For this yacht, the chosen wood is a black walnut veneer on the furniture and on some paneling. This contrasts sharply with the white leather settees and quality fabrics creating a stunning impact that at the same time is quite relaxing. As you step through the curved sliding doors from the cockpit, you get the significance of the Riva style. Here, both the deck and sides are lined with glistening white marble tiling. At each side the glass curves around to form separate small vestibules, the starboard one giving access to the flying bridge and the port one internal access to the theater upstairs, which is fitted with comfortable seating that faces a giant TV screen. Sliding doors at the front allow access to the main flying bridge and at the rear to the private sundeck that overlooks the stern. Even with this theater room installed, there is still space for a spa pool on the flying bridge. Although Riva shows layout drawings for all the areas on board the 115, nothing is really cast in stone, and this yacht can be customized to a high degree.
The master suite at the fore end of the main deck is a very private area with a small office in the entrance vestibule. The en suite bathroom is a few steps farther forward with the large shower cubicle raised above the lower toilet section. Here again the finish is stunning with marble and quality woods very evident. The alternative position for the master suite is amidships down below, which leaves room for two twin cabins and a full-width VIP, allowing the crew more space. The dining room is then moved forward in the superstructure to enlarge the lounge space.
The external styling has been kept quite low to give the 115 a long, sleek look, and it is finished in the rich cream color that is a Riva tradition. The unusually light coating of external varnish on the teak was surprising, but this perhaps reflects the ultimate hot-weather destination of this yacht: the Arabian Gulf.
The stern garage has space for the tender plus a Jet Ski; internal access via a side stairway also gives access to the engine compartment. Twin MTU diesels from the 4000 range endow the 115 with 5,500 hp. The scale of this yacht is apparent when engines as large as these look quite small in the engine compartment. They can drive this yacht to a top speed of 28 knots and will cruise all day at a very comfortable 24 knots.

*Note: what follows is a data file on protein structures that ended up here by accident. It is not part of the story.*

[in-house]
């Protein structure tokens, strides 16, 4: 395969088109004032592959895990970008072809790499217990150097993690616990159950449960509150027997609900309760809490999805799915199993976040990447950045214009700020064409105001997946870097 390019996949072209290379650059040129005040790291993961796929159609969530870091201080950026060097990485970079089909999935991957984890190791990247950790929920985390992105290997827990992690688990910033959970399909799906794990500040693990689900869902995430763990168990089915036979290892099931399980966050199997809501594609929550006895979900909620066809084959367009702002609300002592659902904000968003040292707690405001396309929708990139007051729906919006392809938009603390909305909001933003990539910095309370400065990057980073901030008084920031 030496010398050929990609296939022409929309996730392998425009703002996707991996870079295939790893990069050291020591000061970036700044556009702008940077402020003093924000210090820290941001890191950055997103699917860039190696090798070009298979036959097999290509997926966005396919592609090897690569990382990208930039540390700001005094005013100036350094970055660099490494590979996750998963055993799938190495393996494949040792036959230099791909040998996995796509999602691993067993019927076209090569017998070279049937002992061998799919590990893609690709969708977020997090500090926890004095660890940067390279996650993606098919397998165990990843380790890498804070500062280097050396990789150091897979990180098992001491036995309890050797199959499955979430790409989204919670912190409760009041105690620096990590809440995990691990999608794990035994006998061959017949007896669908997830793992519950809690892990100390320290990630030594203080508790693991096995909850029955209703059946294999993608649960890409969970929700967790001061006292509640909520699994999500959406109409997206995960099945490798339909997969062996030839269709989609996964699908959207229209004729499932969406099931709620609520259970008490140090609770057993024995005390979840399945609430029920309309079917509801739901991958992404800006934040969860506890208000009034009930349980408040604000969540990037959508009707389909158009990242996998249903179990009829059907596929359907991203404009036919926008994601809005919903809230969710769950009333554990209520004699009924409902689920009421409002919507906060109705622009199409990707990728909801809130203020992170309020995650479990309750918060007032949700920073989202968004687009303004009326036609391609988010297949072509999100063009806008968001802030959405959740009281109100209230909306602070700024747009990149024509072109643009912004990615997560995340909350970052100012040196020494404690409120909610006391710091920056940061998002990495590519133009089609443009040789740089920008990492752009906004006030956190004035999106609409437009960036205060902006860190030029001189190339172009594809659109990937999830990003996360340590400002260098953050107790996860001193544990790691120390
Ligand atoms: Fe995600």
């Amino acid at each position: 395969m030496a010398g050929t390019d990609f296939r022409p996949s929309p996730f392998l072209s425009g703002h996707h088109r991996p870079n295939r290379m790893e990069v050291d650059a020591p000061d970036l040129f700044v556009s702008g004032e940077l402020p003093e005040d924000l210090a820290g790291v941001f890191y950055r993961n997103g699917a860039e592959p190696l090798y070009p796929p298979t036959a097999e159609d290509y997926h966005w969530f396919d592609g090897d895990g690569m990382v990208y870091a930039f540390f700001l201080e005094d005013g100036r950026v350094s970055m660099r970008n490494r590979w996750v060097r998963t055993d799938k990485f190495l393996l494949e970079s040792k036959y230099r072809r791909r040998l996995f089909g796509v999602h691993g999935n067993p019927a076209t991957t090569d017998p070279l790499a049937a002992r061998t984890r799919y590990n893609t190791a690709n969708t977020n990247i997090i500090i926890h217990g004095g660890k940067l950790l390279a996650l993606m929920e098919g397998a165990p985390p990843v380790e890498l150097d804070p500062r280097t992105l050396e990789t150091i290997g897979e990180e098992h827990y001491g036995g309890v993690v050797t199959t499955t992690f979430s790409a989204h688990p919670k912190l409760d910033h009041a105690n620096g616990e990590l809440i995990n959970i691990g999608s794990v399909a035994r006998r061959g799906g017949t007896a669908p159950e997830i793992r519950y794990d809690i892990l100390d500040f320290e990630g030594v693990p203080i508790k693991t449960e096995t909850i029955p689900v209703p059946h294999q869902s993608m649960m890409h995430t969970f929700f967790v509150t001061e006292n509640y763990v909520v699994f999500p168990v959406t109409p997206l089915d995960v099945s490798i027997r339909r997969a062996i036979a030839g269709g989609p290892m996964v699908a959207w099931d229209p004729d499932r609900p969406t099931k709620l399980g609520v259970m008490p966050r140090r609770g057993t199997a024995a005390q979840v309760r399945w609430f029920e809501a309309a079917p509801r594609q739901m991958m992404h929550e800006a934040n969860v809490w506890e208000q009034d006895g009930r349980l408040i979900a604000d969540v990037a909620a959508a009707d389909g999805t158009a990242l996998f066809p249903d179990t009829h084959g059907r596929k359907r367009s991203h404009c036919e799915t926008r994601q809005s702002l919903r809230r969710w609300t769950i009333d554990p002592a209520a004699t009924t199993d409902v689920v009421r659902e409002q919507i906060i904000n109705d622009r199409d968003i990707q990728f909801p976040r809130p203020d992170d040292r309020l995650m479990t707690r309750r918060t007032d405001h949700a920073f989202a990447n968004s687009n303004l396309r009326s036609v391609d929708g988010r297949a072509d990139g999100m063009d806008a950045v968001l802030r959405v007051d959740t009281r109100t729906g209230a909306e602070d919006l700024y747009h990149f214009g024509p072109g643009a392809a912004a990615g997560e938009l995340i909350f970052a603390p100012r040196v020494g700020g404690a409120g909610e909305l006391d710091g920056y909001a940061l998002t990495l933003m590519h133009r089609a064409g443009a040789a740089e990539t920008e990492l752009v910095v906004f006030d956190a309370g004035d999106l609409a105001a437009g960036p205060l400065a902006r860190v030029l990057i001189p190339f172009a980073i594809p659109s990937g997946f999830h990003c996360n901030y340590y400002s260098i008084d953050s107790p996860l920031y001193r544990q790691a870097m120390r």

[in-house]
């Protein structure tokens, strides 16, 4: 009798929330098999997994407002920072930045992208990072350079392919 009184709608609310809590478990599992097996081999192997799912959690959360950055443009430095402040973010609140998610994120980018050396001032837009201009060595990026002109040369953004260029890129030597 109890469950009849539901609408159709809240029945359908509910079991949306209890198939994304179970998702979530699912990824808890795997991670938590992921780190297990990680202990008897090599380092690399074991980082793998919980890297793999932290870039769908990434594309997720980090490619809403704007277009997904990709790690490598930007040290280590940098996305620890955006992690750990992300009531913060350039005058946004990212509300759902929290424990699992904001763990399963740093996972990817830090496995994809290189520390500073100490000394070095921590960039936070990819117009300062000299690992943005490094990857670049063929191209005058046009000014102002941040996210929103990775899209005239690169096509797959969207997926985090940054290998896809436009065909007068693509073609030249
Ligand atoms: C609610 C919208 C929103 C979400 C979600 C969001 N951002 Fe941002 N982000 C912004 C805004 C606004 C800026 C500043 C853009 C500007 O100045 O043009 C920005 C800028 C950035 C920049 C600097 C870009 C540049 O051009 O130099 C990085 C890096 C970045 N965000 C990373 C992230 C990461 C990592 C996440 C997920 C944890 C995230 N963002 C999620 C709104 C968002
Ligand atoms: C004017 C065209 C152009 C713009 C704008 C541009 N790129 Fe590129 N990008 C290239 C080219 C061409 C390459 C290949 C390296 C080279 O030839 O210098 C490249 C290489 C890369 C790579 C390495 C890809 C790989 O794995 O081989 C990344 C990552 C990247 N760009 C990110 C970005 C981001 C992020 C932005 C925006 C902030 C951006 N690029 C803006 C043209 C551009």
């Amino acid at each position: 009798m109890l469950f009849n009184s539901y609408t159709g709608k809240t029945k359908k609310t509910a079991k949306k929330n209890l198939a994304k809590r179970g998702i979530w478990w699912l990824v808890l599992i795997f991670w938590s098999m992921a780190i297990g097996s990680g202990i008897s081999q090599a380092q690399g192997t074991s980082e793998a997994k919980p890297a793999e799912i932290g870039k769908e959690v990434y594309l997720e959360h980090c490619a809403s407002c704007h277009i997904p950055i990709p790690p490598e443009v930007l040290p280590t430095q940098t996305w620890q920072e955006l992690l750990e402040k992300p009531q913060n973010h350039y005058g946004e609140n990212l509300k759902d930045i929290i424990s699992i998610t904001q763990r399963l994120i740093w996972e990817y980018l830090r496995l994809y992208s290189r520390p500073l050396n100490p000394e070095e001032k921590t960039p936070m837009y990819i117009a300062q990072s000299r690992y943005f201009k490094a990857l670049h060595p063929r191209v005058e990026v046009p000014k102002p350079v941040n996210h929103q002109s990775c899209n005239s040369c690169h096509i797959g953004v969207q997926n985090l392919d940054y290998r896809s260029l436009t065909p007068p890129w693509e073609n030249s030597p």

It was a four-hour run over to Monte Carlo, and when the waves became angry, with white caps everywhere, the 115 maintained its stately progress with the spray subdued. The pilothouse felt very "big ship in style, and within its enclosure all was peace and quiet. Up on the flying bridge there was a wild wind blowing; however, it did not upset the equilibrium of the 115. (She possesses good visibility for tight maneuvering in harbor with delicate controls.) An interesting and impressive design feature on the 115 is the ability to trim the yacht by transferring fuel; an extra two knots can be found by sensitive trimming that does not offer the resistance found when using the flaps for this purpose.
As might be expected, the Riva 115 offers quiet, sophisticated performance without compromising her accommodations. This stunning addition has been a huge step forward for the company, taking Riva into a new league of yachtbuilding.
Contact: Riva, (888) 71-YACHT; www.marinemax.com